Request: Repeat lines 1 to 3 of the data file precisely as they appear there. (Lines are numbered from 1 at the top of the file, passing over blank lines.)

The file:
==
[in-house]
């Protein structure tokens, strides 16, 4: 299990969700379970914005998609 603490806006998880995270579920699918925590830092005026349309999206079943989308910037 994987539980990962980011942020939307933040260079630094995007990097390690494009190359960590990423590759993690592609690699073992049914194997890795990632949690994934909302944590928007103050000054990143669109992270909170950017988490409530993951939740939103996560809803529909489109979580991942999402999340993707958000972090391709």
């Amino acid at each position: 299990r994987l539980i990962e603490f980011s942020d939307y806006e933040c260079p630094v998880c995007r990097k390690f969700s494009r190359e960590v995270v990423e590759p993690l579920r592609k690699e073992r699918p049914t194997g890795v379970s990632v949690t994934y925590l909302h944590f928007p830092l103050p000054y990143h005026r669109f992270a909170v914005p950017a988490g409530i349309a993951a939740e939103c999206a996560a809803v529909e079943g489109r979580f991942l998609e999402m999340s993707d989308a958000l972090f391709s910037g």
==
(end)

[in-house]
């Protein structure tokens, strides 16, 4: 299990969700379970914005998609 603490806006998880995270579920699918925590830092005026349309999206079943989308910037 994987539980990962980011942020939307933040260079630094995007990097390690494009190359960590990423590759993690592609690699073992049914194997890795990632949690994934909302944590928007103050000054990143669109992270909170950017988490409530993951939740939103996560809803529909489109979580991942999402999340993707958000972090391709």
């Amino acid at each position: 299990r994987l539980i990962e603490f980011s942020d939307y806006e933040c260079p630094v998880c995007r990097k390690f969700s494009r190359e960590v995270v990423e590759p993690l579920r592609k690699e073992r699918p049914t194997g890795v379970s990632v949690t994934y925590l909302h944590f928007p830092l103050p000054y990143h005026r669109f992270a909170v914005p950017a988490g409530i349309a993951a939740e939103c999206a996560a809803v529909e079943g489109r979580f991942l998609e999402m999340s993707d989308a958000l972090f391709s910037g």